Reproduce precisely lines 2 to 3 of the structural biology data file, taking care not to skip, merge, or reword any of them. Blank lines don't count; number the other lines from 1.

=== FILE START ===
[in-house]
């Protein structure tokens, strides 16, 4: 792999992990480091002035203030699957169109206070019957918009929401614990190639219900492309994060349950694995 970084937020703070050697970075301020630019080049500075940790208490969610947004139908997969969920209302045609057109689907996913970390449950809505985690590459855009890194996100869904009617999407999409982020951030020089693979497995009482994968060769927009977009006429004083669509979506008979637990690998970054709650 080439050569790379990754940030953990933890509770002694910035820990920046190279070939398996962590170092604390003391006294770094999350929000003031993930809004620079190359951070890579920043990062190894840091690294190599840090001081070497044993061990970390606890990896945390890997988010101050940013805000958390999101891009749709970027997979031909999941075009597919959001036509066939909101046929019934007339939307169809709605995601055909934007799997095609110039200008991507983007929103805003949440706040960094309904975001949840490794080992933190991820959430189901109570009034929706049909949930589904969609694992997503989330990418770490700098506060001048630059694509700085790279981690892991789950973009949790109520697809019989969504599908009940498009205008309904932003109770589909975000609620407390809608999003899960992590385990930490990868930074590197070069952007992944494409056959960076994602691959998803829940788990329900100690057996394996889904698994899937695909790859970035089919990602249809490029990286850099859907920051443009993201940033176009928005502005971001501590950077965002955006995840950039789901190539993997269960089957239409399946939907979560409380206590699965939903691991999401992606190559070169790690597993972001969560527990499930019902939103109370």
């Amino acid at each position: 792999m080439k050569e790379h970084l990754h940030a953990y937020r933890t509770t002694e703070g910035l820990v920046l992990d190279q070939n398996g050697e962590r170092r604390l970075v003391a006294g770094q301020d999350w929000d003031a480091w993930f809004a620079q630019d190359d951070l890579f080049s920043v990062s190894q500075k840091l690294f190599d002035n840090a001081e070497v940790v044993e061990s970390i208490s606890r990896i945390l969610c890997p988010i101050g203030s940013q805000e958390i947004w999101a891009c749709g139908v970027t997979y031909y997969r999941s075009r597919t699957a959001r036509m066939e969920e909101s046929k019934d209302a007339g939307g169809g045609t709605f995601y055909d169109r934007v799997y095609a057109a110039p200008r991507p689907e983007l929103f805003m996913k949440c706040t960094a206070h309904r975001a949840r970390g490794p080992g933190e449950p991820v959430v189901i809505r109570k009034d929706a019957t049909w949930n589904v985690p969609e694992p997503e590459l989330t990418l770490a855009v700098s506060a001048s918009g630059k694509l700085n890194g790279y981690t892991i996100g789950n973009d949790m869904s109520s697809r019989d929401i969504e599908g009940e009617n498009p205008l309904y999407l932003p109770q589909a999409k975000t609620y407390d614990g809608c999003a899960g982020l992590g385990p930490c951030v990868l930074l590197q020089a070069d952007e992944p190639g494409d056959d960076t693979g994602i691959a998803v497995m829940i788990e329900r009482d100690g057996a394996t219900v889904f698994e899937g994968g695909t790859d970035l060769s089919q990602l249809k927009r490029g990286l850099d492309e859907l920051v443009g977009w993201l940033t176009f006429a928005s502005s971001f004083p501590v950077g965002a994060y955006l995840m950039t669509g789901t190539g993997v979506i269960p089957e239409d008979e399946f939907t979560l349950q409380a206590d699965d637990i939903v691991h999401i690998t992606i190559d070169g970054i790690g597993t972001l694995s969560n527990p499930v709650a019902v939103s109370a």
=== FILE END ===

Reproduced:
């Protein structure tokens, strides 16, 4: 792999992990480091002035203030699957169109206070019957918009929401614990190639219900492309994060349950694995 970084937020703070050697970075301020630019080049500075940790208490969610947004139908997969969920209302045609057109689907996913970390449950809505985690590459855009890194996100869904009617999407999409982020951030020089693979497995009482994968060769927009977009006429004083669509979506008979637990690998970054709650 080439050569790379990754940030953990933890509770002694910035820990920046190279070939398996962590170092604390003391006294770094999350929000003031993930809004620079190359951070890579920043990062190894840091690294190599840090001081070497044993061990970390606890990896945390890997988010101050940013805000958390999101891009749709970027997979031909999941075009597919959001036509066939909101046929019934007339939307169809709605995601055909934007799997095609110039200008991507983007929103805003949440706040960094309904975001949840490794080992933190991820959430189901109570009034929706049909949930589904969609694992997503989330990418770490700098506060001048630059694509700085790279981690892991789950973009949790109520697809019989969504599908009940498009205008309904932003109770589909975000609620407390809608999003899960992590385990930490990868930074590197070069952007992944494409056959960076994602691959998803829940788990329900100690057996394996889904698994899937695909790859970035089919990602249809490029990286850099859907920051443009993201940033176009928005502005971001501590950077965002955006995840950039789901190539993997269960089957239409399946939907979560409380206590699965939903691991999401992606190559070169790690597993972001969560527990499930019902939103109370």
């Amino acid at each position: 792999m080439k050569e790379h970084l990754h940030a953990y937020r933890t509770t002694e703070g910035l820990v920046l992990d190279q070939n398996g050697e962590r170092r604390l970075v003391a006294g770094q301020d999350w929000d003031a480091w993930f809004a620079q630019d190359d951070l890579f080049s920043v990062s190894q500075k840091l690294f190599d002035n840090a001081e070497v940790v044993e061990s970390i208490s606890r990896i945390l969610c890997p988010i101050g203030s940013q805000e958390i947004w999101a891009c749709g139908v970027t997979y031909y997969r999941s075009r597919t699957a959001r036509m066939e969920e909101s046929k019934d209302a007339g939307g169809g045609t709605f995601y055909d169109r934007v799997y095609a057109a110039p200008r991507p689907e983007l929103f805003m996913k949440c706040t960094a206070h309904r975001a949840r970390g490794p080992g933190e449950p991820v959430v189901i809505r109570k009034d929706a019957t049909w949930n589904v985690p969609e694992p997503e590459l989330t990418l770490a855009v700098s506060a001048s918009g630059k694509l700085n890194g790279y981690t892991i996100g789950n973009d949790m869904s109520s697809r019989d929401i969504e599908g009940e009617n498009p205008l309904y999407l932003p109770q589909a999409k975000t609620y407390d614990g809608c999003a899960g982020l992590g385990p930490c951030v990868l930074l590197q020089a070069d952007e992944p190639g494409d056959d960076t693979g994602i691959a998803v497995m829940i788990e329900r009482d100690g057996a394996t219900v889904f698994e899937g994968g695909t790859d970035l060769s089919q990602l249809k927009r490029g990286l850099d492309e859907l920051v443009g977009w993201l940033t176009f006429a928005s502005s971001f004083p501590v950077g965002a994060y955006l995840m950039t669509g789901t190539g993997v979506i269960p089957e239409d008979e399946f939907t979560l349950q409380a206590d699965d637990i939903v691991h999401i690998t992606i190559d070169g970054i790690g597993t972001l694995s969560n527990p499930v709650a019902v939103s109370a």